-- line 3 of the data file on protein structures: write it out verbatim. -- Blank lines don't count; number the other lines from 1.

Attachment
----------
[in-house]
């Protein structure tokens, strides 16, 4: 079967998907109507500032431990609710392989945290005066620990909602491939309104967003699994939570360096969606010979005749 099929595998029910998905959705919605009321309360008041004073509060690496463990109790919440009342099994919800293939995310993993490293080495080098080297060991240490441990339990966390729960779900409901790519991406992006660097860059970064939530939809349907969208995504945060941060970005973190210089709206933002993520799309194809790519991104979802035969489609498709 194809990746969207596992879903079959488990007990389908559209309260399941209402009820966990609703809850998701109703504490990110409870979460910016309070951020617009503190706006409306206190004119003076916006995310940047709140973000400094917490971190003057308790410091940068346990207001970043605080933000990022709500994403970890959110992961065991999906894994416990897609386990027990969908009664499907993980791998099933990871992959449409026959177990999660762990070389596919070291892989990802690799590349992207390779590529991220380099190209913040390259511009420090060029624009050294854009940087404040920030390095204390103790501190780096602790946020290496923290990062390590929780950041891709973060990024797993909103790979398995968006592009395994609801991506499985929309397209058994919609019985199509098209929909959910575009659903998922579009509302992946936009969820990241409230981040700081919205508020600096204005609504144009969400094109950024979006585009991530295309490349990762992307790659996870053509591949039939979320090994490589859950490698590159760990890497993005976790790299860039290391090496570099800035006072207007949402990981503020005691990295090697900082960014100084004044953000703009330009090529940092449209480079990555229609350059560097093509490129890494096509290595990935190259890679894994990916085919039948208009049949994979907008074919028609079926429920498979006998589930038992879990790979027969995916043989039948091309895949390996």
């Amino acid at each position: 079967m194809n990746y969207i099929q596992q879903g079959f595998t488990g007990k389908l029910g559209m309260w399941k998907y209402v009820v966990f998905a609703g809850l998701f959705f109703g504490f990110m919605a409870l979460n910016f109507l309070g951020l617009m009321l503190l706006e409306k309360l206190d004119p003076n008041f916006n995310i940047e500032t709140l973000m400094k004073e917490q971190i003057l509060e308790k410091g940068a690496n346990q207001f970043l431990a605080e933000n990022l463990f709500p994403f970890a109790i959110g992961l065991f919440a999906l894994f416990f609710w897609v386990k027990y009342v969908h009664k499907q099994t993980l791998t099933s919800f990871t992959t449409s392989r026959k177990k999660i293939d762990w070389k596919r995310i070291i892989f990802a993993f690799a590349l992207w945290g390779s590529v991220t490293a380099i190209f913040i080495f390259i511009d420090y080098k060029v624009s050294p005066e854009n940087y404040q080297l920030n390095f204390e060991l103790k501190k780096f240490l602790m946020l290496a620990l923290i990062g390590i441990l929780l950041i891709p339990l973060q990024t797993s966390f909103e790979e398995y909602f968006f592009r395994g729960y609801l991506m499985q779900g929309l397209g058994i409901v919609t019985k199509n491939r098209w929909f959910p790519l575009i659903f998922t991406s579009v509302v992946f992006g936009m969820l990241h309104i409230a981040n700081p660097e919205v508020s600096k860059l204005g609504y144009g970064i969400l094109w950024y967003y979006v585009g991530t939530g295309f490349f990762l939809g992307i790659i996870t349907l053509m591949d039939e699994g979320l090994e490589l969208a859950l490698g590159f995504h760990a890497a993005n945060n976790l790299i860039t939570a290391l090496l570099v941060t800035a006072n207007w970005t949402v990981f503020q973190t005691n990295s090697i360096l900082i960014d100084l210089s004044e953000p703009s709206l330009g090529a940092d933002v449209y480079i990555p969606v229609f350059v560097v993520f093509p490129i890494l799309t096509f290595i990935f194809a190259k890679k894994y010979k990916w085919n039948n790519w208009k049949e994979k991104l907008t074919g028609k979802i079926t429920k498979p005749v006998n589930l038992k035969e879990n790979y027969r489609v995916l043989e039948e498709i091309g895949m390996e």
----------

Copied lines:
């Amino acid at each position: 079967m194809n990746y969207i099929q596992q879903g079959f595998t488990g007990k389908l029910g559209m309260w399941k998907y209402v009820v966990f998905a609703g809850l998701f959705f109703g504490f990110m919605a409870l979460n910016f109507l309070g951020l617009m009321l503190l706006e409306k309360l206190d004119p003076n008041f916006n995310i940047e500032t709140l973000m400094k004073e917490q971190i003057l509060e308790k410091g940068a690496n346990q207001f970043l431990a605080e933000n990022l463990f709500p994403f970890a109790i959110g992961l065991f919440a999906l894994f416990f609710w897609v386990k027990y009342v969908h009664k499907q099994t993980l791998t099933s919800f990871t992959t449409s392989r026959k177990k999660i293939d762990w070389k596919r995310i070291i892989f990802a993993f690799a590349l992207w945290g390779s590529v991220t490293a380099i190209f913040i080495f390259i511009d420090y080098k060029v624009s050294p005066e854009n940087y404040q080297l920030n390095f204390e060991l103790k501190k780096f240490l602790m946020l290496a620990l923290i990062g390590i441990l929780l950041i891709p339990l973060q990024t797993s966390f909103e790979e398995y909602f968006f592009r395994g729960y609801l991506m499985q779900g929309l397209g058994i409901v919609t019985k199509n491939r098209w929909f959910p790519l575009i659903f998922t991406s579009v509302v992946f992006g936009m969820l990241h309104i409230a981040n700081p660097e919205v508020s600096k860059l204005g609504y144009g970064i969400l094109w950024y967003y979006v585009g991530t939530g295309f490349f990762l939809g992307i790659i996870t349907l053509m591949d039939e699994g979320l090994e490589l969208a859950l490698g590159f995504h760990a890497a993005n945060n976790l790299i860039t939570a290391l090496l570099v941060t800035a006072n207007w970005t949402v990981f503020q973190t005691n990295s090697i360096l900082i960014d100084l210089s004044e953000p703009s709206l330009g090529a940092d933002v449209y480079i990555p969606v229609f350059v560097v993520f093509p490129i890494l799309t096509f290595i990935f194809a190259k890679k894994y010979k990916w085919n039948n790519w208009k049949e994979k991104l907008t074919g028609k979802i079926t429920k498979p005749v006998n589930l038992k035969e879990n790979y027969r489609v995916l043989e039948e498709i091309g895949m390996e």